getting my feet wet with candied pecans

I’ve been feeling out of sorts in the kitchen lately. To be totally honest, I haven’t felt like cooking at all. I want to feel like cooking, but I just don’t. I flip through cookbooks and cooking magazines and the inspiration isn’t striking. The thought of having to prepare a meal is, frankly, overwhelming.

My cooking mojo has gone on hiatus.

Since Dad has been in the hospital, I’ve been spending much of my spare time sitting beside his hospital bed, listening to the beeps and dings of the monitors, holding his hand and holding vigil. We’ve been eating entirely too much take out in the evening, and the local food delivery guy has probably memorized our address by now. If weeknight cooking happens, it’s because Sam does it. By the time I get home in the evenings, my energy is sapped.

I guess I’m not as good at multitasking as I thought.

On Saturday I planned to immerse myself in the kitchen and cook something, anything. I just needed to hold a knife, chop a vegetable, stir a batter. The pile of food magazines on my desk has grown to epic proportions, but I wasn’t able to find inspiration there. And, rather than looking inviting, that pile just looked daunting. I had just received a new cookbook, Hugh Acheson’s A New Turn in the South, so I hoped to find something promising there. His cookbook is pretty incredible – beautiful pages filled with gorgeous fonts and illustrations, fantastic southern recipes in each chapter – but I wasn’t up to even cooking from that. I needed Hugh to show up to cook for me. Or at least with me.

Instead, I thought about the bag of frozen pecans in the freezer, and I finally had an idea. I would make candied pecans and bring them as a gift to my dad’s nurse and respiratory therapist. They were so good with him – so caring and compassionate, but also confident and professional – while Dad was on the ventilator. Candied pecans wouldn’t begin to express my gratitude, but it would be a start.

It only took about 35 minutes, from start to finish, but it was just enough to get my feet wet in the kitchen again. A little measuring, a bit of mixing – nothing too taxing and definitely tasks I could handle that morning. The pecans were quite good. The combination of maple syrup and brown sugar was a natural match, and the cayenne pepper gave just a hint of heat on the back of the palate.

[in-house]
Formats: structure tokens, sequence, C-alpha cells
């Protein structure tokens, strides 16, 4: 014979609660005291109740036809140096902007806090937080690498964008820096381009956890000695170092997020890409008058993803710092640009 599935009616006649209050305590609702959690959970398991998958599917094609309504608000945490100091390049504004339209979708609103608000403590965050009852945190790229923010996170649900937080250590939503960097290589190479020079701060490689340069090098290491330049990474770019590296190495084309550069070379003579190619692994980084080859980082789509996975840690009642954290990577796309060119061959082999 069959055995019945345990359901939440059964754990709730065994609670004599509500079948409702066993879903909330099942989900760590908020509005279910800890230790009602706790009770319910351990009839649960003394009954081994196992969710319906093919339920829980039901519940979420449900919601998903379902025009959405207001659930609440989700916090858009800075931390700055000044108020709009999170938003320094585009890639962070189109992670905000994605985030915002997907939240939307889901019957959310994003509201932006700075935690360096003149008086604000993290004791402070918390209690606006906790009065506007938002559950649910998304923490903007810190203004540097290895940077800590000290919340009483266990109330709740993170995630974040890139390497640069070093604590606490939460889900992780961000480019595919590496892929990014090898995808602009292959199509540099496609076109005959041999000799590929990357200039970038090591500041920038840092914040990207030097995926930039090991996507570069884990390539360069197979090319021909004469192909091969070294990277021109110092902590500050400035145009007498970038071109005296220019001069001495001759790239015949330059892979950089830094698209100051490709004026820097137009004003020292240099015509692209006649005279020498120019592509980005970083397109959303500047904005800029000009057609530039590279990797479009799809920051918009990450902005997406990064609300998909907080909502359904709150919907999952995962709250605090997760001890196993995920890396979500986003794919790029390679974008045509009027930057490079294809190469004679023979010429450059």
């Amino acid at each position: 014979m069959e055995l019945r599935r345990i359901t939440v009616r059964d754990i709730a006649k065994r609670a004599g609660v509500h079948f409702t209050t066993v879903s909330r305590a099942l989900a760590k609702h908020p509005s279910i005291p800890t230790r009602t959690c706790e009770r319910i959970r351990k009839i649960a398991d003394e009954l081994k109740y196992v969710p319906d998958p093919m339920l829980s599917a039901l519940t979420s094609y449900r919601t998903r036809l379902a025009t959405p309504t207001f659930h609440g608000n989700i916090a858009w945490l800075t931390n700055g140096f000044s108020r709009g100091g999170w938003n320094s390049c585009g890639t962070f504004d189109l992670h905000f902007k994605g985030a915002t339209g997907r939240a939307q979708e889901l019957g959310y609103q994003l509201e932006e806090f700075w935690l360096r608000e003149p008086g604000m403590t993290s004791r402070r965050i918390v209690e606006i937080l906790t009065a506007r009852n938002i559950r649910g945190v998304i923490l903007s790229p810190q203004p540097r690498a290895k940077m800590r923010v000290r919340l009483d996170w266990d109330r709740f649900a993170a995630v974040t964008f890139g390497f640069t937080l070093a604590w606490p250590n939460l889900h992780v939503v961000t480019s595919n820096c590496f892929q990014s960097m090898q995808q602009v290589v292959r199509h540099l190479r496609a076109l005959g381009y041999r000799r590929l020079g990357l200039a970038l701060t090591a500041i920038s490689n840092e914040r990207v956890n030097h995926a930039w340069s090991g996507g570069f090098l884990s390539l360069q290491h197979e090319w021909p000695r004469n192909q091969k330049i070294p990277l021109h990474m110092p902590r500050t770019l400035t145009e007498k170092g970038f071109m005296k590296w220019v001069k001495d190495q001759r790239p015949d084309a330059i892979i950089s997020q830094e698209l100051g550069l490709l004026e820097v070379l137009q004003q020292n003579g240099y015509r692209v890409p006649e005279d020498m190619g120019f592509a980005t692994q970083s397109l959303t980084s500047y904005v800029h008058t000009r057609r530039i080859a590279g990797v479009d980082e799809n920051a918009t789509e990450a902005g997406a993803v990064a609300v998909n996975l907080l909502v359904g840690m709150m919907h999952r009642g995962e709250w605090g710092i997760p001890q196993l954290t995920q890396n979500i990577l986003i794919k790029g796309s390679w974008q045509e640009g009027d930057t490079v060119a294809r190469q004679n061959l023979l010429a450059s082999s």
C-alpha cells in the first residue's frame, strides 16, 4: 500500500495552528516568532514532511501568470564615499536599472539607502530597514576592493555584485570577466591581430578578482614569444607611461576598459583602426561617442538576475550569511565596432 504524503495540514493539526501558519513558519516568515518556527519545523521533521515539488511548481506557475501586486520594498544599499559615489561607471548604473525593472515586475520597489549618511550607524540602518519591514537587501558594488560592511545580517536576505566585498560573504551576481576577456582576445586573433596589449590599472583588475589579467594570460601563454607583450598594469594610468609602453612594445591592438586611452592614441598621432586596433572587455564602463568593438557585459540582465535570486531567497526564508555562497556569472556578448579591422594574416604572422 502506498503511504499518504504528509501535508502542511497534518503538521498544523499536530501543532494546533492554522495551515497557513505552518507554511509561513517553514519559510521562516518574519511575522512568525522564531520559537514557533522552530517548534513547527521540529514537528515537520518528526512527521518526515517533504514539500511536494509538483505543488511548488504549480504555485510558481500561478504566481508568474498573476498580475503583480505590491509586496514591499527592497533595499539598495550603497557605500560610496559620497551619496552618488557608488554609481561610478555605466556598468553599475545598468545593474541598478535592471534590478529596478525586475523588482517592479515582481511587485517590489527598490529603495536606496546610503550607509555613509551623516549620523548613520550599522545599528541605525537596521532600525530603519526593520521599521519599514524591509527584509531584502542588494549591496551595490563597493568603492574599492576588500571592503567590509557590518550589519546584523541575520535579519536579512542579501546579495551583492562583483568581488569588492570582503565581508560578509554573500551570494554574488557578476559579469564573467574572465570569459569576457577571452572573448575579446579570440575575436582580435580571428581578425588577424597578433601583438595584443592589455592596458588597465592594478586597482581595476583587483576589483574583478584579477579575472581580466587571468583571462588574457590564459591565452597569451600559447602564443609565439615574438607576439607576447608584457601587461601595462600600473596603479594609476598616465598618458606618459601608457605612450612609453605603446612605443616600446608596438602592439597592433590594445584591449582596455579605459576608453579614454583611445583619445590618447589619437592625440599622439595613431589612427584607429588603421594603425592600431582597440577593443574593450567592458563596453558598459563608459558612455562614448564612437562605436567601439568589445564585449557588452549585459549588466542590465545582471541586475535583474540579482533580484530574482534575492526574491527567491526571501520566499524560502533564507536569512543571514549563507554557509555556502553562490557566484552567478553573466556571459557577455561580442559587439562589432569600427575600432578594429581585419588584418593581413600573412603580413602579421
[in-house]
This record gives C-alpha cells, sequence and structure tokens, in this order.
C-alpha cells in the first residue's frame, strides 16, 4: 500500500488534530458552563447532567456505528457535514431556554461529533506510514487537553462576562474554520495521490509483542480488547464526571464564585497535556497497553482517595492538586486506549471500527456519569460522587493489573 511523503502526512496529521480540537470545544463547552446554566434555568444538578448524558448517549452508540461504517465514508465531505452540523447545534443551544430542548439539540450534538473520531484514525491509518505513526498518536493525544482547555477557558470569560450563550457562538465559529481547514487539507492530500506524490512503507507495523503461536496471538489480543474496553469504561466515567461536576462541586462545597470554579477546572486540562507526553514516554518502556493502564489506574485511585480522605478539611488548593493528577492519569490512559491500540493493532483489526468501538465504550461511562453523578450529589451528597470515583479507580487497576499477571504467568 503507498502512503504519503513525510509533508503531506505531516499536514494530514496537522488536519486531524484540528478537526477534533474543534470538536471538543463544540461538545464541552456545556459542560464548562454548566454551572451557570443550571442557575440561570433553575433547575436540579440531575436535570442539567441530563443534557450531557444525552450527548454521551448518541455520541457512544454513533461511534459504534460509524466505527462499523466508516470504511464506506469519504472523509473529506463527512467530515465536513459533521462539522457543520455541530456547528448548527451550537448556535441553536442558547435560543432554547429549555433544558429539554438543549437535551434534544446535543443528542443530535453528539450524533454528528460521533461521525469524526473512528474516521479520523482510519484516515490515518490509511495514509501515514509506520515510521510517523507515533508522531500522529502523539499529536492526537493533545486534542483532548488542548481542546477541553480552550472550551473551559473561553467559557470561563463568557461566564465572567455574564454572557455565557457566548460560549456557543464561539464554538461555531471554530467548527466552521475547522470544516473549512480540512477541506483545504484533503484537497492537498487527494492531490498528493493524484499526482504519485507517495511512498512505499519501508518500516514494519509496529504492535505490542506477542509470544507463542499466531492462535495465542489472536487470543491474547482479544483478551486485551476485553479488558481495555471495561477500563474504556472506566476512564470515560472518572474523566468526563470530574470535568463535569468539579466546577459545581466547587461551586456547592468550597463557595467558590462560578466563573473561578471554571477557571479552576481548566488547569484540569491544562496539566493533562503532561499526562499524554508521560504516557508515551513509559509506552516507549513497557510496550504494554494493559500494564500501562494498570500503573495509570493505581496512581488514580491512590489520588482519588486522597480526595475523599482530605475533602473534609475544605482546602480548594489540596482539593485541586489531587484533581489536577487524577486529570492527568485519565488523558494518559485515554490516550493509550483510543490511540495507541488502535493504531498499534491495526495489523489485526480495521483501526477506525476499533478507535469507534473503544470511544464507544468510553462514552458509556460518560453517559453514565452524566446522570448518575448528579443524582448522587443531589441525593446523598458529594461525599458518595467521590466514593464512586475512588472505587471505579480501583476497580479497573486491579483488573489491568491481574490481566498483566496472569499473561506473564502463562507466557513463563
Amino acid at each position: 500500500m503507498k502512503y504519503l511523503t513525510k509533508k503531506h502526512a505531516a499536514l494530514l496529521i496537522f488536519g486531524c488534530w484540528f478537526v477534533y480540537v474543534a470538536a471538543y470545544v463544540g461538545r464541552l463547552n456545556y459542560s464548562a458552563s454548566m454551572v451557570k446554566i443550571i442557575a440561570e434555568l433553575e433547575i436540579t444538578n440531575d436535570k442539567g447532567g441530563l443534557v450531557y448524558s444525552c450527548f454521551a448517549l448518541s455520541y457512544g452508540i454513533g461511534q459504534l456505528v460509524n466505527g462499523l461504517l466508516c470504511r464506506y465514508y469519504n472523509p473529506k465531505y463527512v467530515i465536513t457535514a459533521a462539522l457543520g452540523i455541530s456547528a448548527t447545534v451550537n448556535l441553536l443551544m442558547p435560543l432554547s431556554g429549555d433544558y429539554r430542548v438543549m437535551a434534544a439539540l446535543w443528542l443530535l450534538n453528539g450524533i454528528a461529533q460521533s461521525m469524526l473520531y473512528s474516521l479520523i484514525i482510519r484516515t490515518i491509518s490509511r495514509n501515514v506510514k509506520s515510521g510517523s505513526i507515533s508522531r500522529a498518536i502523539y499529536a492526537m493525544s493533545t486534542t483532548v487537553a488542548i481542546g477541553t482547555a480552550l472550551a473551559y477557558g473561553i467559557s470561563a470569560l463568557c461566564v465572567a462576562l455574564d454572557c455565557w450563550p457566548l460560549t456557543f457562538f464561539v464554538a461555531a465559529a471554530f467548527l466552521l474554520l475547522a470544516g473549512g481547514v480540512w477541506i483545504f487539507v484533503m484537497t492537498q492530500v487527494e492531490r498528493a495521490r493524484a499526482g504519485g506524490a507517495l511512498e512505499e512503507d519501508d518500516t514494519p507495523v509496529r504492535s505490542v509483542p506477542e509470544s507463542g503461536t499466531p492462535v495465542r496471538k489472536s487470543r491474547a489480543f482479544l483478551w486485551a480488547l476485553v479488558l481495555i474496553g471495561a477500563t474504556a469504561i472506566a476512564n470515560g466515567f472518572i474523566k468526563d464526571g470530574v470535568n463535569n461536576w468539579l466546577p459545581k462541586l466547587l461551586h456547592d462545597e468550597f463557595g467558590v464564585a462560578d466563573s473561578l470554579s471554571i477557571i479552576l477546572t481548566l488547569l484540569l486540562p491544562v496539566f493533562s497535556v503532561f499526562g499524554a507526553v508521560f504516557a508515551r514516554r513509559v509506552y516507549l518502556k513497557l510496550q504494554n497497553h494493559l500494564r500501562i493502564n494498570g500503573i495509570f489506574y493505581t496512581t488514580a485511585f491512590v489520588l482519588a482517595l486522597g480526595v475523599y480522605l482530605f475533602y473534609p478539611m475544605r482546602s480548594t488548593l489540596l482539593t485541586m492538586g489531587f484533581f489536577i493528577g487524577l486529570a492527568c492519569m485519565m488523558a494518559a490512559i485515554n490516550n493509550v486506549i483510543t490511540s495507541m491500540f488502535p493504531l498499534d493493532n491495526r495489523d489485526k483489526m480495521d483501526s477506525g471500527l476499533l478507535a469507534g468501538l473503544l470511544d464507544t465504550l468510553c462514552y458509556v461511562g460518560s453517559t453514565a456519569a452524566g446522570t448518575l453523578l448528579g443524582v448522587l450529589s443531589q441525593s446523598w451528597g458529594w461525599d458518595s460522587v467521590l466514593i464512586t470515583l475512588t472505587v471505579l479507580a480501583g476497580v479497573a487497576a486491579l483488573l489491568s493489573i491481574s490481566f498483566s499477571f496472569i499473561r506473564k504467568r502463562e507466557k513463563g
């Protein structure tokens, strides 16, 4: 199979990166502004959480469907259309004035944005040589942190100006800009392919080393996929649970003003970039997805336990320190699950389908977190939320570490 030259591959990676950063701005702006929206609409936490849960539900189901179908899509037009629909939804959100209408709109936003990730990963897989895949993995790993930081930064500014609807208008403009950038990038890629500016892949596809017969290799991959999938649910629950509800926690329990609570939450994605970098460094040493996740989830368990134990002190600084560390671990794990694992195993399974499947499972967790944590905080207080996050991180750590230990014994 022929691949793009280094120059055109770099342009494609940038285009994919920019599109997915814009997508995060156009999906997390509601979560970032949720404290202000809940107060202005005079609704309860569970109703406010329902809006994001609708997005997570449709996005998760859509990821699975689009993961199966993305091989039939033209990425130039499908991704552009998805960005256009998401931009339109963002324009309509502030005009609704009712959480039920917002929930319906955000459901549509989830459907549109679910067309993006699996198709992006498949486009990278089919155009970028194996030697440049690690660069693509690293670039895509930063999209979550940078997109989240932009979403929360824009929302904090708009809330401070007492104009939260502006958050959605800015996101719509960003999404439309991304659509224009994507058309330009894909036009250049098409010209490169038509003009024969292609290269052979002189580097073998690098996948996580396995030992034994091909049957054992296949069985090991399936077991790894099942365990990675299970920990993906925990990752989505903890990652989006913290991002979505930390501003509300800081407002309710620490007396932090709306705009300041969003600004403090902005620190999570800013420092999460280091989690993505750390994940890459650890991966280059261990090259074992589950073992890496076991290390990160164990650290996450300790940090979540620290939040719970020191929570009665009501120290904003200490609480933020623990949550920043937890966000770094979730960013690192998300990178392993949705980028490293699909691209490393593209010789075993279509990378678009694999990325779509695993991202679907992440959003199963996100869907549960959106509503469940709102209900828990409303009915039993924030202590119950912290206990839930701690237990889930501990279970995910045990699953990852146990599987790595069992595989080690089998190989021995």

I feel bad about this, but the pecans were so good that we kept them all. That gift for Dad’s nurse will just have to wait a bit longer.

*    *    *    *    *    *

Thank you all for all of the warm wishes and happy, healing vibes and prayers you’ve been sending my way. Thankfully, Dad was taken off the ventilator two days ago. He’s now breathing on his own and talking again. He’s still in the Intensive Care Unit, but things are looking up. I may not have responded to each of you, but please know that every comment and every email has meant so much to me. Thank you.


Yield: about 3 cups

Prep Time: 5 minutes

Cook Time: 30 minutes

Candied Pecans

These pecans make a great food gift for the holidays. They're very easy to prepare and you can double or triple this recipe to make a large batch. Package the candied pecans in jars, tie a pretty ribbon around the top, and you're set.


2 tablespoons light brown sugar
1/4 teaspoon cayenne pepper
1/4 teaspoon kosher salt
1 egg white, room temperature
12 ounces pecan halves
1/8 cup maple syrup


Preheat oven to 300 degrees. Line a half-sheet pan with non-stick aluminum foil and set aside.

In a small bowl, mix sugar, cayenne pepper, and salt; set aside. In a second, larger bowl, whisk the egg white until frothy. Add the pecans to the egg white and stir to coat well. Drizzle maple syrup over pecans and combine until all pecan halves are coated. Add sugar mixture to pecans and toss until well combined.

Spread pecans on prepared baking sheet. Bake for 30 minutes, then remove from oven and let cool completely. Store in an air-tight covered jar.

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14 Responses to “getting my feet wet with candied pecans”